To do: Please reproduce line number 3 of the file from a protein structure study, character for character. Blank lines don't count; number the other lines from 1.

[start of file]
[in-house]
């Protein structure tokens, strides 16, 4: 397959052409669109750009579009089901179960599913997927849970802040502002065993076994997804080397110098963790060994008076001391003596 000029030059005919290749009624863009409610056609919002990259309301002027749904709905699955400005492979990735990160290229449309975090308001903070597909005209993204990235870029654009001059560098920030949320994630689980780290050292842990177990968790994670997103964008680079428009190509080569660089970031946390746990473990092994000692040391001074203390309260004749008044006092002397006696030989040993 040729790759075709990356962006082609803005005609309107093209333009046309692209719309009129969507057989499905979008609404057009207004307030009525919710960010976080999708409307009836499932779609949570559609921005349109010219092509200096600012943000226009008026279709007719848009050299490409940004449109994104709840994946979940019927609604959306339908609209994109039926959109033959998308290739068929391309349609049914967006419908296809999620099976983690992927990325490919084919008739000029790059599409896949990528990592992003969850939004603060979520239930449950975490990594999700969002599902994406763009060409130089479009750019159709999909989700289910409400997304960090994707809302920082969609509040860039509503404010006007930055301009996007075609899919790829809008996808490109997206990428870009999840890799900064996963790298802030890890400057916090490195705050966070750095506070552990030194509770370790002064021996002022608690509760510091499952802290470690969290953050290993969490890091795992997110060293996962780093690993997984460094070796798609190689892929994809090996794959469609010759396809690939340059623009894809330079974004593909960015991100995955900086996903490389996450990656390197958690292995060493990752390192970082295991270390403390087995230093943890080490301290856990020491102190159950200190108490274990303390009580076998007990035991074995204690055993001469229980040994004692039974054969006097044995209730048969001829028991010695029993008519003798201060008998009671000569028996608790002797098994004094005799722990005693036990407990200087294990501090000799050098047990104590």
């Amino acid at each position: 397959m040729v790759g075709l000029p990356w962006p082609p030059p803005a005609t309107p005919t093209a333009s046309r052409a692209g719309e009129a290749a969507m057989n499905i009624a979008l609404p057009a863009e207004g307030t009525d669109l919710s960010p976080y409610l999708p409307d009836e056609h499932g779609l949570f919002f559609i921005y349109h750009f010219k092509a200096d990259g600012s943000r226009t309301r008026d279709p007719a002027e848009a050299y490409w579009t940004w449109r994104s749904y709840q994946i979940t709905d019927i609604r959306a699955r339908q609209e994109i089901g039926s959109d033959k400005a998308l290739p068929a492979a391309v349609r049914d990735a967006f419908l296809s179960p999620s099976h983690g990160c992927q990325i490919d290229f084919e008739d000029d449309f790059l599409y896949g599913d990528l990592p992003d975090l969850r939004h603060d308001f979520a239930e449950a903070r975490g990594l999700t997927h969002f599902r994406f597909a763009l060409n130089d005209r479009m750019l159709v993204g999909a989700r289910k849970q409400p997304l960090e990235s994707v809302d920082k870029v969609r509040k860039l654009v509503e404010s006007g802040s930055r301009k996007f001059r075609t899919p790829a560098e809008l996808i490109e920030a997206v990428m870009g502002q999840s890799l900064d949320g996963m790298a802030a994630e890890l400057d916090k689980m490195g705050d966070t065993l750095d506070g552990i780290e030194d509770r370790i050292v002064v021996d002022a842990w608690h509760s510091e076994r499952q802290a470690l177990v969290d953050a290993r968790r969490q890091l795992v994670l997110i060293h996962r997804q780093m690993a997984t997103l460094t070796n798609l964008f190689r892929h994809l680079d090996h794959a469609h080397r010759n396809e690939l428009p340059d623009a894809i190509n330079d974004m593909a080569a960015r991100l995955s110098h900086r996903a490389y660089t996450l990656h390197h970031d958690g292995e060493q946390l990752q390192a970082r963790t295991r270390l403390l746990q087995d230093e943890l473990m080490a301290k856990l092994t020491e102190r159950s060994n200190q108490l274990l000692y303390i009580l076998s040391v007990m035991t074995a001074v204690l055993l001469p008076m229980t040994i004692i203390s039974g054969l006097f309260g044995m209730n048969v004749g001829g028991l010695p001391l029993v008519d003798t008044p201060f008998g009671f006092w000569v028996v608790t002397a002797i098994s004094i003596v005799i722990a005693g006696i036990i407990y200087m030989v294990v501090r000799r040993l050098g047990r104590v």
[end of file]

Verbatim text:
């Amino acid at each position: 397959m040729v790759g075709l000029p990356w962006p082609p030059p803005a005609t309107p005919t093209a333009s046309r052409a692209g719309e009129a290749a969507m057989n499905i009624a979008l609404p057009a863009e207004g307030t009525d669109l919710s960010p976080y409610l999708p409307d009836e056609h499932g779609l949570f919002f559609i921005y349109h750009f010219k092509a200096d990259g600012s943000r226009t309301r008026d279709p007719a002027e848009a050299y490409w579009t940004w449109r994104s749904y709840q994946i979940t709905d019927i609604r959306a699955r339908q609209e994109i089901g039926s959109d033959k400005a998308l290739p068929a492979a391309v349609r049914d990735a967006f419908l296809s179960p999620s099976h983690g990160c992927q990325i490919d290229f084919e008739d000029d449309f790059l599409y896949g599913d990528l990592p992003d975090l969850r939004h603060d308001f979520a239930e449950a903070r975490g990594l999700t997927h969002f599902r994406f597909a763009l060409n130089d005209r479009m750019l159709v993204g999909a989700r289910k849970q409400p997304l960090e990235s994707v809302d920082k870029v969609r509040k860039l654009v509503e404010s006007g802040s930055r301009k996007f001059r075609t899919p790829a560098e809008l996808i490109e920030a997206v990428m870009g502002q999840s890799l900064d949320g996963m790298a802030a994630e890890l400057d916090k689980m490195g705050d966070t065993l750095d506070g552990i780290e030194d509770r370790i050292v002064v021996d002022a842990w608690h509760s510091e076994r499952q802290a470690l177990v969290d953050a290993r968790r969490q890091l795992v994670l997110i060293h996962r997804q780093m690993a997984t997103l460094t070796n798609l964008f190689r892929h994809l680079d090996h794959a469609h080397r010759n396809e690939l428009p340059d623009a894809i190509n330079d974004m593909a080569a960015r991100l995955s110098h900086r996903a490389y660089t996450l990656h390197h970031d958690g292995e060493q946390l990752q390192a970082r963790t295991r270390l403390l746990q087995d230093e943890l473990m080490a301290k856990l092994t020491e102190r159950s060994n200190q108490l274990l000692y303390i009580l076998s040391v007990m035991t074995a001074v204690l055993l001469p008076m229980t040994i004692i203390s039974g054969l006097f309260g044995m209730n048969v004749g001829g028991l010695p001391l029993v008519d003798t008044p201060f008998g009671f006092w000569v028996v608790t002397a002797i098994s004094i003596v005799i722990a005693g006696i036990i407990y200087m030989v294990v501090r000799r040993l050098g047990r104590v």